Roseneath resident Trevor Hislop is still searching for
answers about KiwiRail's Chinese wagon tender. Photo by
A Dunedin man who started his career at Hillside claims
there is something fishy about KiwiRail's tendering of 300
wagons to a Chinese company and has launched his own
investigation into the deal.
Trevor Hislop (77), of Roseneath, started an apprenticeship
at Hillside Engineering Workshops when he was 17.
He spent five and a-half years working on steam locomotive
construction at the South Dunedin facility, and said he
helped build the JA locomotive now on display at the Toitu
Otago Settlers Museum.
Mr Hislop said it appeared KiwiRail had something to hide in
relation to the wagon tender and he had lodged a formal
complaint with the Ombudsman against the state-owned
Mr Hislop spent most of his engineering management career
overseas but returned to Dunedin about 12 years ago and
became concerned when KiwiRail awarded a tender for rail
wagons to a Chinese company over Hillside.
He lodged an Official Information Act (OIA) request with
KiwiRail earlier this year and in response he received a
censored copy of a letter dated August 19, 2011 from
KiwiRail's mechanical general manager Lloyd Major to the
company's board of directors.
It stated the four short-listed companies for the wagon
tender were Hillside, Bradken - which has just bought
Hillside's foundry - China CNR Corporation Ltd (CNR) and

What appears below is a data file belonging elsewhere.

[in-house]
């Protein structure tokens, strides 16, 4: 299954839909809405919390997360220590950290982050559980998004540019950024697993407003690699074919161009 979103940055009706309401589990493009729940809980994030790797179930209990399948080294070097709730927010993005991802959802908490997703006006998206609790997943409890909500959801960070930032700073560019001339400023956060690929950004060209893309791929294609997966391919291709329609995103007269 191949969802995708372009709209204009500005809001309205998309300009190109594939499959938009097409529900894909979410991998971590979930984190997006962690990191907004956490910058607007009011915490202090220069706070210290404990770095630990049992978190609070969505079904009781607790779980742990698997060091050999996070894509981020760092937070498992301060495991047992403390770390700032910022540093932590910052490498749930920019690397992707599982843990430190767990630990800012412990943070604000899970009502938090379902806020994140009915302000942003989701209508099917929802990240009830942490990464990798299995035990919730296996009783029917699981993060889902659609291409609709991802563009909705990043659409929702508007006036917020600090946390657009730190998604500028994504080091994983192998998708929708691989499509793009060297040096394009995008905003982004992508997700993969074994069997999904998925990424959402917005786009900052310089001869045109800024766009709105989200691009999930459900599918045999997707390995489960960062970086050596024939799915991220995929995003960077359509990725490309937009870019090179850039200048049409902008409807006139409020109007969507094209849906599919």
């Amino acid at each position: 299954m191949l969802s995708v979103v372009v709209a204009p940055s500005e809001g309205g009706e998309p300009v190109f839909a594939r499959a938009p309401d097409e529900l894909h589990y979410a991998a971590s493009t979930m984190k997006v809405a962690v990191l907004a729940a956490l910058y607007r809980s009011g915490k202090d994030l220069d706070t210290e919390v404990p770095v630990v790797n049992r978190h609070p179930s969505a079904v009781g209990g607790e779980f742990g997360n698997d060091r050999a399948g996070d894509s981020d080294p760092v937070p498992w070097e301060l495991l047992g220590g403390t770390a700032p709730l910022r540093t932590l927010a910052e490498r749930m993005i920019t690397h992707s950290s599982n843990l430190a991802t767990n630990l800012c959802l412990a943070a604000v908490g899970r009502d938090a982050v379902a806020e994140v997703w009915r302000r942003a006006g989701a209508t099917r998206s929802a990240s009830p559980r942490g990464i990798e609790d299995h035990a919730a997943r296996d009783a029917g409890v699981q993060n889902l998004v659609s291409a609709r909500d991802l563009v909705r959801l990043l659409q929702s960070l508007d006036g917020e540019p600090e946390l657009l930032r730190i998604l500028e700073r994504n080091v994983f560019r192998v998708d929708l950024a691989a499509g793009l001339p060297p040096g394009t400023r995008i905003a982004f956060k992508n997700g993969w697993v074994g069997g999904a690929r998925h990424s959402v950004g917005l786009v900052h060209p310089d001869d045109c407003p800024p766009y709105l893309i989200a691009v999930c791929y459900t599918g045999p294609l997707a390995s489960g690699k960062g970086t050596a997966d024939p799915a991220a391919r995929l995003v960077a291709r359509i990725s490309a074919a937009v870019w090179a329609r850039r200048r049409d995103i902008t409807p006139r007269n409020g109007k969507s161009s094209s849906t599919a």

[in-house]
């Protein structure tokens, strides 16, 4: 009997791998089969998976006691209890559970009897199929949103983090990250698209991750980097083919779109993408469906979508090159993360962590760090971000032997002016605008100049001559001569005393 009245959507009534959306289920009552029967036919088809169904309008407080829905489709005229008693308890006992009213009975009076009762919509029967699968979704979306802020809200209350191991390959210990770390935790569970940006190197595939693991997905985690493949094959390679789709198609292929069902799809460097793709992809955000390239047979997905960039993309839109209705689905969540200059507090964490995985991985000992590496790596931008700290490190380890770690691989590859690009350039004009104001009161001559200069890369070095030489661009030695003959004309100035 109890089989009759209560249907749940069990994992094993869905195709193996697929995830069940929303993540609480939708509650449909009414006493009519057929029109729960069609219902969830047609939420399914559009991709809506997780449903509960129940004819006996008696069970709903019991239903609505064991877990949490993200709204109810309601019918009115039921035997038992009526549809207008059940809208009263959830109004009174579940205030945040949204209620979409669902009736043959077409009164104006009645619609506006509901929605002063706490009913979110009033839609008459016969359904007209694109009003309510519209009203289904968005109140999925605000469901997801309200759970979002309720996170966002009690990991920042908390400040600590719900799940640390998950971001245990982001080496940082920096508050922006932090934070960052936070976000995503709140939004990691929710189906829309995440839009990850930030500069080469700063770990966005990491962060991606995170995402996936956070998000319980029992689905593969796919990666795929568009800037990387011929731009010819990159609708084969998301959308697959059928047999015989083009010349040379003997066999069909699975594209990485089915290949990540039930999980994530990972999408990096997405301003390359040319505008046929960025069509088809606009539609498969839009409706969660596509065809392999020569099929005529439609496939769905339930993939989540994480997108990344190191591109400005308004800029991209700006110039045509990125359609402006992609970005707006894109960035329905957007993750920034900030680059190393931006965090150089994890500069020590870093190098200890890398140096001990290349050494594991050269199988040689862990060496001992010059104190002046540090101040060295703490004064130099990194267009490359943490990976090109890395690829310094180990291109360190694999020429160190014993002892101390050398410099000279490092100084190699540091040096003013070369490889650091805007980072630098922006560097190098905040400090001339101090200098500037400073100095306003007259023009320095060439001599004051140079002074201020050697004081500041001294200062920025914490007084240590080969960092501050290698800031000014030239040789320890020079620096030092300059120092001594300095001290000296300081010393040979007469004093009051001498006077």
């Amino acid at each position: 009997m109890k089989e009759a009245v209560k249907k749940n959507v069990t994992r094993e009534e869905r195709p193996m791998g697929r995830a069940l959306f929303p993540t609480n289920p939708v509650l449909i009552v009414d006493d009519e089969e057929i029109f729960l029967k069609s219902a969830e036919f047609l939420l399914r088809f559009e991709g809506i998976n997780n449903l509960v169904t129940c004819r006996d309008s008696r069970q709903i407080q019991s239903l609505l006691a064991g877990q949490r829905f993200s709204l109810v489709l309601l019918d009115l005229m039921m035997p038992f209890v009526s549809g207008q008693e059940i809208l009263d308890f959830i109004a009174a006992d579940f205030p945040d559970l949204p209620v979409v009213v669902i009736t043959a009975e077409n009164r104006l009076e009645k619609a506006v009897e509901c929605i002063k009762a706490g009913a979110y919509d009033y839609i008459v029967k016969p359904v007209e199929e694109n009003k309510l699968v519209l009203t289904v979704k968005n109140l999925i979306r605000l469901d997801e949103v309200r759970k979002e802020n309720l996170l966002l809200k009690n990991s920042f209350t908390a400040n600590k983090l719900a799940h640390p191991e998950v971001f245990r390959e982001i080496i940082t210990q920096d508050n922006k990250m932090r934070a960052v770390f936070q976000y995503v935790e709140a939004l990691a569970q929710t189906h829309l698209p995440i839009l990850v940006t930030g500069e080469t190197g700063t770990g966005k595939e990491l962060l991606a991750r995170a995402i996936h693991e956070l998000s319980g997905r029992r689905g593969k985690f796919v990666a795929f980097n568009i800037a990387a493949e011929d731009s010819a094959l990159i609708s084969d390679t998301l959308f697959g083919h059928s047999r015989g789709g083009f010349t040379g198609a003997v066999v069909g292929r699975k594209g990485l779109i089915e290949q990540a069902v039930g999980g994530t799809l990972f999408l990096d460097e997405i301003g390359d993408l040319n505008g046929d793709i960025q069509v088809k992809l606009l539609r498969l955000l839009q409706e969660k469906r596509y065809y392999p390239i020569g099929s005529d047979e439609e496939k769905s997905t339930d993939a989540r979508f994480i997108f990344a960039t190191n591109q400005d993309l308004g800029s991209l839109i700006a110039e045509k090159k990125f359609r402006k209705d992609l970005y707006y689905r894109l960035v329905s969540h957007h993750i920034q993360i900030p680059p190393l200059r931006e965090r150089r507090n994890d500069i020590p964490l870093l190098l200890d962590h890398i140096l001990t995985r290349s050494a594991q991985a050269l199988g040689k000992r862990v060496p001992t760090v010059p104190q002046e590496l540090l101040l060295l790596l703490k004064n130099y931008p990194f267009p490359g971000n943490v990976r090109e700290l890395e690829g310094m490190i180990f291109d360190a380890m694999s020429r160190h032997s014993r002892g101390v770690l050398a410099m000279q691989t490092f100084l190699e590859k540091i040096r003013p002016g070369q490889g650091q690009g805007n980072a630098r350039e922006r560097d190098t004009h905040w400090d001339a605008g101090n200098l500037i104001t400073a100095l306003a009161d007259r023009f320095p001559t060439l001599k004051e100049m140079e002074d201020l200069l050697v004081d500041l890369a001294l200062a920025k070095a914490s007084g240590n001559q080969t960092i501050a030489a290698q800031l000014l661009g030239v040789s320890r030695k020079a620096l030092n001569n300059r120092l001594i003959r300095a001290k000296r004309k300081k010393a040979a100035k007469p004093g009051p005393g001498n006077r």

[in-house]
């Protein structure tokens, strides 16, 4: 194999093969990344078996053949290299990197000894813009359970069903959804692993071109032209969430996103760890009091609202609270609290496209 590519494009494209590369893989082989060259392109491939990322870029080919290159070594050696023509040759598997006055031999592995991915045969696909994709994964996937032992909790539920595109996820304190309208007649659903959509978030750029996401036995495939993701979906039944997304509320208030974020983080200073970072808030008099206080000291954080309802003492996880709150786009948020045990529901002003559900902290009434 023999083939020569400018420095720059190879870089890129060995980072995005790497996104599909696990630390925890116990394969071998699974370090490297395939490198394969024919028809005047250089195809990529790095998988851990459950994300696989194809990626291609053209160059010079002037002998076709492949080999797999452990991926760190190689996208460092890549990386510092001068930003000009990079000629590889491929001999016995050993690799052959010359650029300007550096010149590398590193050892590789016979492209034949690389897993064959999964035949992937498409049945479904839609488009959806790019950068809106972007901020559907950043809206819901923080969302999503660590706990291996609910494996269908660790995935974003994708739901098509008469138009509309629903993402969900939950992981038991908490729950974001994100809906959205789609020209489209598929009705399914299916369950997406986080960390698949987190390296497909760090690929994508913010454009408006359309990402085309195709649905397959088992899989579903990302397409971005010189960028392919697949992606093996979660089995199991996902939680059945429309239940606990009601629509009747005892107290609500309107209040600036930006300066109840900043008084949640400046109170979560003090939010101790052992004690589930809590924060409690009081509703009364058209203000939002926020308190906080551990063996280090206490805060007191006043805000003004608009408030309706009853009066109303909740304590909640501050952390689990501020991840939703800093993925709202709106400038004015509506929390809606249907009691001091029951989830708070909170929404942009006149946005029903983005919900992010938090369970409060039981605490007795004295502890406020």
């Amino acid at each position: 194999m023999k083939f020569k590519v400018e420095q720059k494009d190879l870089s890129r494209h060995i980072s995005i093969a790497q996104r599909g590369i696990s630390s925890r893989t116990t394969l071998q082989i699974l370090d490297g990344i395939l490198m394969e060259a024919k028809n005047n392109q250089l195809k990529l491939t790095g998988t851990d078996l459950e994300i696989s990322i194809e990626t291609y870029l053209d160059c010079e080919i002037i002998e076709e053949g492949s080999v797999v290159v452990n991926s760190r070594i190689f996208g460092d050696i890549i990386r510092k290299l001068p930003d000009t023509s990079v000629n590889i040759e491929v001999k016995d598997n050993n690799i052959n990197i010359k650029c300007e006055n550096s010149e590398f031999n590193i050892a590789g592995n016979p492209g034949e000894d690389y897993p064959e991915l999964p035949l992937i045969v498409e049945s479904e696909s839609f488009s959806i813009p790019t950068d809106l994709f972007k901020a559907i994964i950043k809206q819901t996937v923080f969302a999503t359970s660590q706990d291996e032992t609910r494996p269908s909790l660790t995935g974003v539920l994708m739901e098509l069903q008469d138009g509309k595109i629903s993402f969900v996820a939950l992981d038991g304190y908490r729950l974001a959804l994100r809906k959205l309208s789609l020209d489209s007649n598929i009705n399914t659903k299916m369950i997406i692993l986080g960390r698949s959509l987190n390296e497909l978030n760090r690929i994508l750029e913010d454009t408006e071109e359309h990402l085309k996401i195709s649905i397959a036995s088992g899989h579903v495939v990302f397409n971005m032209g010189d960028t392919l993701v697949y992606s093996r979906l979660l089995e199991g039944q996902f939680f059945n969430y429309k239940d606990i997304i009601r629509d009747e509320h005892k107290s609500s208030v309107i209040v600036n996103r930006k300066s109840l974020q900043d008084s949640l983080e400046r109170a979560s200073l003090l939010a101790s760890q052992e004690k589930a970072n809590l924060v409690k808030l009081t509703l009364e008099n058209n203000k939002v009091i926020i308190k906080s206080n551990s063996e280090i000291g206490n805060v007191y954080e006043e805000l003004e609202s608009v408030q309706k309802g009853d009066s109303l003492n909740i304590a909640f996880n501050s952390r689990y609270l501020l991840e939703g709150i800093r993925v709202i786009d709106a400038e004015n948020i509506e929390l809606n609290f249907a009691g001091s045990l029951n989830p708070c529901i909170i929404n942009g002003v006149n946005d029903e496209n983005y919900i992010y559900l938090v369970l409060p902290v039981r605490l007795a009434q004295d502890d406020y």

China South Locomotive and Rolling Stock Corporation Ltd
The letter included each company's quote but all Bradken and
CSR data was blacked out on Mr Hislop's copy.
His OIA request specified all quote information, yet he was
only given the subtotal and total prices from Hillside and
CNR, which won the tender.
Hillside's total was listed as $37.7 million and CNR's $31.3
"The obvious question to be asked is did all tenderers quote
for the same unit quantity?
"If they did, why conceal this data?
"If they did not, then this was not a fair tender process,"
Mr Hislop said.
He hoped to receive full disclosure through the Ombudsman and
said KiwiRail, as a state-owned enterprise, should be more
Its censorship indicated it had something to hide, Mr Hislop
"It is unacceptable nonsense and KiwiRail needs to be brought
to task for this action," he said.
KiwiRail chief executive Jim Quinn told the ODT certain
information was withheld from Mr Hislop because it was
"commercial in confidence".
He said the cheaper Chinese tender was chosen because
KiwiRail had limited funds.
Hillside also would have taken longer to produce the wagons,
KiwiRail was told at the time of tendering.
Mr Quinn said KiwiRail was pleased with the performance of
Earlier this year, it was revealed the brakes on hundreds of
Chinese-built freight wagons ordered by KiwiRail had to be